Ph.D., Medieval Studies, Cornell University, 1989;
M.A., Medieval Studies, Cornell University, 1986;
B.A., 18th- and 19th-c. Studies (independent major), Dickinson College, 1980.
Having done a Ph.D. in Medieval Studies, I divide my research about equally between Italian and French literature of the Middle Ages and medieval feminist scholarship. In Italian I focus on Dante’s Comedy, including topics such as the role and nature of his love for Beatrice, and the way different translations inflect how English-language readers interpret Dante. Boccaccio is another focus, with projects in progress on both his Decameron and Corbaccio. In both languages I work on chivalric romance, particularly the Roman de Silence, the Roman de la Rose ou de Guillaume de Dole, and the Tristano Riccardiano. A current project in both French and Italian is "The Traffic in Talk About Women: Misogyny and Philogyny in the Middle Ages", a study of non-fiction writings in praise and blame of women. Overall I tend to privilege questions of alterity and continuity between medieval and modern; textual transmission and context; translation of / and medieval material; and metadisciplinary issues in medieval literary study.
Projects in progress
• “Yesteryear, Yestermorning, Yesterday: Two Tributes to Villon’s Ballade des dames du temps jadis.” 8000 words.
• “Decameron IV.6.” For American Boccaccio Association’s Lectura Boccaccii series, ed. Michael Sherberg, University of Toronto Press. 7000 words. 8600 words.
Projects in progress:
• The Traffic in Talk About Women: Praise and Blame of Women in Medieval French and Italian
• “Nineteen Ways of Looking at Dante’s Francesca: New English Translations of Inferno”
• “Madonna Filippa and the Metanovelle of the Decameron”
• “A Canon of Dante’s Women in Boccaccio’s Later Corpus.” Submitted October 2017. 14,000 words.
• In Her Own Time: The Roman de Silence. A new edition and prose translation of the romance, with a selection of reprinted essays by other scholars.
• “Medieval Misogyny and the French of Italy: The Chastiemusart and the Proverbia que dicuntur super natura feminarum.” Medieval French Literary Culture Outside France: Studies in the Moving Word, eds. Dirk Schoenaers and Nicola Morato. Medieval Texts and Cultures of Northern Europe, 28. Turnhout: Brepols, 2019. 101–139.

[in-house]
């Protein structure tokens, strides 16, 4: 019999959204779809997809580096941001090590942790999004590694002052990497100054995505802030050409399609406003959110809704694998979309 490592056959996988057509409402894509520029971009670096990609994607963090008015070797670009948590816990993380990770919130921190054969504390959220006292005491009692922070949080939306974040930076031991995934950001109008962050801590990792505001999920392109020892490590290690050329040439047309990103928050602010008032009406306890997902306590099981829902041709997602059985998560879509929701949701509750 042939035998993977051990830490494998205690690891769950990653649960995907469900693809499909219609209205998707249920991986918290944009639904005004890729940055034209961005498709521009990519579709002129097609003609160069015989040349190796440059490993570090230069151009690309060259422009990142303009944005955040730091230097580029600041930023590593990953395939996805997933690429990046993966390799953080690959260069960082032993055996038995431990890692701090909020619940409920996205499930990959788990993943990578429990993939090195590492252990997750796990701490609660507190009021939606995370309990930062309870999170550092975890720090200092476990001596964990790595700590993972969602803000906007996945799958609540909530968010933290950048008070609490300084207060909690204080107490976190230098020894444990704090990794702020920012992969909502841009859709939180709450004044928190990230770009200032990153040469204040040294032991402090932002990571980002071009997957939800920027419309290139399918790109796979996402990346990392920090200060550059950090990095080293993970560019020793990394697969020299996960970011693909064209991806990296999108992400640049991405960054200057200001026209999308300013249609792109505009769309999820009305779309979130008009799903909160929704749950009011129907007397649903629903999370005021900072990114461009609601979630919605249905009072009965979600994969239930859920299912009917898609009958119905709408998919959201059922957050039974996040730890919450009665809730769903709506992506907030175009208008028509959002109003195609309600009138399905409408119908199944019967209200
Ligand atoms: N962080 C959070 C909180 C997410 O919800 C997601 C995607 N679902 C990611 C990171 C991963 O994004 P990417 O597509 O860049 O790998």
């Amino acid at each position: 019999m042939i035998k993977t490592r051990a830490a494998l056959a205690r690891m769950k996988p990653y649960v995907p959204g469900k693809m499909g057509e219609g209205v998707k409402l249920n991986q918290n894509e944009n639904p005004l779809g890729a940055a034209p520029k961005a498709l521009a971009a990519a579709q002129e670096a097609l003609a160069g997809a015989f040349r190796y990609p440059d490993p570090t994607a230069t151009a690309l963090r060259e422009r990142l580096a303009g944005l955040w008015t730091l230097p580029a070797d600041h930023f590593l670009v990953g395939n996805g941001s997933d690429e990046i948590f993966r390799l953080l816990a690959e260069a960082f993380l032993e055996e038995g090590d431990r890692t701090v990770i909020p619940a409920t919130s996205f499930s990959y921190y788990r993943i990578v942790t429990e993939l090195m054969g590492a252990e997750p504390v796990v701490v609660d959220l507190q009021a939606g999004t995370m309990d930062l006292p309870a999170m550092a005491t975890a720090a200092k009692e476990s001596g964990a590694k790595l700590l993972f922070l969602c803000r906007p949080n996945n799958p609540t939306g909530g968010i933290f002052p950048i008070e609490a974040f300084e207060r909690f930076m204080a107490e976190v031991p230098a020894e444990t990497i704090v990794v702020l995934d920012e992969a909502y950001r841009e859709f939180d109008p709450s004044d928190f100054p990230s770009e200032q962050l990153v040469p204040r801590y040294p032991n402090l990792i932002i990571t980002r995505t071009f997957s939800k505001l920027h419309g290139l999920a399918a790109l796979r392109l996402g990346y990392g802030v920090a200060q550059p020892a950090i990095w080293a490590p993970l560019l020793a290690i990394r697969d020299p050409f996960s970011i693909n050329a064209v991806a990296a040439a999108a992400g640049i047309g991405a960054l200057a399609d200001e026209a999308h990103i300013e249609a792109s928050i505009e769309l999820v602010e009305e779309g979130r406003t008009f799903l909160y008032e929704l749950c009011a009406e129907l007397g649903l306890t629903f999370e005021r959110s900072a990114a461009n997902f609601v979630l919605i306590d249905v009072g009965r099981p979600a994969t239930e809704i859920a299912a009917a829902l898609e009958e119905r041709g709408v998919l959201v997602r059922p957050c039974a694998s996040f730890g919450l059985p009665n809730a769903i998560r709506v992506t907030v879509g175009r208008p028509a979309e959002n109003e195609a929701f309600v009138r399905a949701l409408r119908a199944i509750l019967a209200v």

• “Misogyny, Philogyny, Masculinities: Antonio Pucci’s Il Contrasto delle donne.” Rivalrous Masculinities: New Directions in Medieval Masculinity and Gender Studies, eds. Ann Marie Rasmussen and Christian Straubhar. University of Notre Dame Press, 2019. 102–130.
• “Teaching Dante, Beatrice, and ‘Courtly Love’ in the Divine Comedy.” For Approaches to Teaching Dante’s Comedy, eds. Christopher Kleinhenz and Kristina Olson, MLA Approaches to Teaching Series. Spring 2019.
• “Compassion in the Later Boccaccio: The Opening Sequence.” I Tatti Studies in the Italian Renaissance, Fall 2019. 10,400 words.
• “Voicing Gender in the Decameron.” The Cambridge Companion to Boccaccio, ed. Guyda Armstrong, Rhiannon Daniels, and Stephen Milner. Cambridge University Press, 2015. 101–117.
• The Arthur of the Italians, co-edited with Gloria Allaire. Cardiff: University of Wales Press, 2014; paperback edition, spring 2017.
• "'Alcuna paroletta più liberale': Contemporary Women Authors Address the Decameron's Obscenity." Medievalia, 34 (2013), 241–66.
• “Giving Them the Bird: Figurative Language and the ‘Woman Question’ in the Decameron and the Corbaccio.” Studi sul Boccaccio, XLI (2013), 207–37.
• “The One and the Many: The Tale of the Brigata and Decameron Day Four.” Annali d’Italianistica, 31 (2013): Boccaccio’s Decameron: Rewriting the Christian Middle Ages, ed. Dino Cervigni. 217–56.
• “‘Women Make All Things Lose Their Power’: Women’s Knowledge, Men’s Fear in the Decameron and the Corbaccio.” Reprinted in Heliotropia 700/10: A Boccaccio Anniversary Volume, ed. Michael Papio. Milan: LED, 2013. 179–90.
• “Dante and the Contemptus Mundi Tradition.” ‘Legato con amore in un volume’: Essays in Honour of John A. Scott, eds. John J. Kinder and Diana Glenn. Florence: Olschki, 2012. 87–104.
• “The Book’s Two Fathers: Marco Polo, Rustichello, and Le Devisement dou Monde.” Medievalia, 32 (2011), 69–97.